Wednesday, October 21, 2015

The Old English Peep Show: Peter Dickinson

This month I read the first two books of the Superintendent James Pibble series by Peter Dickinson. My review of The Glass-Sided Ants' Nest, is here. Reading the second of the Superintendent Pibble stories, I continue to be besotted with Peter Dickinson's style of writing and his storytelling. And Pibble continues to be the character that enchants me.

At Peter Dickinson's website, The Old English Peep Show (also published as A Pride of Heroes) is described very briefly:
Pibble investigates the apparent suicide of a servant in a great English country house being run as a theme park, complete with lions, by two retired WWII heroes.
Dickinson calls his book "a baroque spoof." The San Francisco Chronicle said it was "a bit crazy, harrowingly suspenseful, surprising." And it is all of that. The thing that surprised me was that with all the elements of humor and caricature, the later part of the book still has definite thriller elements.

Pibble is an unusual protagonist, a middle-aged man with a wife who bullies him "into reading the Elsa books." (They figure into the story, of course.) He is sent off by Scotland Yard to handle the investigation of the loyal servant, Deakin, at Herryngs, not far from London. The two war heroes are twin brothers who have turned their home into "Old England" with tours and enactments of duels in order to keep it going financially. Shortly after Pibble arrives he senses that the family is hiding something.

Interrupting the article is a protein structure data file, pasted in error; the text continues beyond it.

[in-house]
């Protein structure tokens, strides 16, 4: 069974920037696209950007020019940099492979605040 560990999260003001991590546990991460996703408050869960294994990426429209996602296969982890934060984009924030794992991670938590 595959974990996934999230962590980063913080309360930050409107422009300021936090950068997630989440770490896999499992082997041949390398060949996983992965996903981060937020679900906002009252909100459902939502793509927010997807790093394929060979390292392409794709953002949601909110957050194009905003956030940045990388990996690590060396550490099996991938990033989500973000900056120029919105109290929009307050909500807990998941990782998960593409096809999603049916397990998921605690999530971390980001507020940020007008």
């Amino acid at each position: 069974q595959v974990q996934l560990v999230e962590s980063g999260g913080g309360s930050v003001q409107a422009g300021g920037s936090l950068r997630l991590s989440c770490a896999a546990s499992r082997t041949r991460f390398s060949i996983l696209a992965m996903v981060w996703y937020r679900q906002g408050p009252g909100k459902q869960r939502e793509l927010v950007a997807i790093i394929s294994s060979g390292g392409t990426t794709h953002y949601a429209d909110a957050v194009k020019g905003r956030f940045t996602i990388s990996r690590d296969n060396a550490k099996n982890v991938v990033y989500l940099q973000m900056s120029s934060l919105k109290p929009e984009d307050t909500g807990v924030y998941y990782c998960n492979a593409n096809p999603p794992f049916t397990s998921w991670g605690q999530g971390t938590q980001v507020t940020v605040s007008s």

I am being conned, he thought. I am a tiny figure in some larger drama of theirs, simply here to be gulled and sent home, more momentary and peripheral even than loyal old Deakin. I must do my duty by God and the Claverings, certify this suicide, touch my cap, and depart. Anyway, it is a certifiable suicide, not quite unfakable but as near as makes no difference.
Most of the characters outside of the Clavering clan are either devoted friends or servants, or dependent upon the family for their livelihood. Even the examining doctor and the son-in-law were participants in the raid that made the two brothers' famous and revered. So Pibble has difficulty finding anyone who does not follow the party line, even though he senses that something is amiss. And he keeps poking at things until he uncovers several layers of deception.

Like most of Dickinson's mystery novels, this won't appeal to everyone. I found it entertaining and a good puzzle, and it did succeed at thrilling me while examining class distinctions and politics and a multitude of other topics.

Many of Dickinson's novels are available as e-books at Open Road Integrated MediaAnd if you prefer print copies, as I do, you can get this book, The Glass-Sided Ants' NestSleep and his Brother, and King and Joker at Felony and Mayhem.



This book is my submission for 1969 for the Crimes of the Century meme at Past Offences.

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Publisher:   Felony & Mayhem, 2007 (orig. pub. 1969)
Length:      199 pages
Format:      Trade paperback
Series:       James Pibble #2
Setting:      UK
Genre:        Police procedural
Source:      I purchased my copy.


17 comments:

  1. Well, Tracy, after reading both reviews for this author you have convinced me I really need to get my hands on his books! I love 'different'. Great reviews!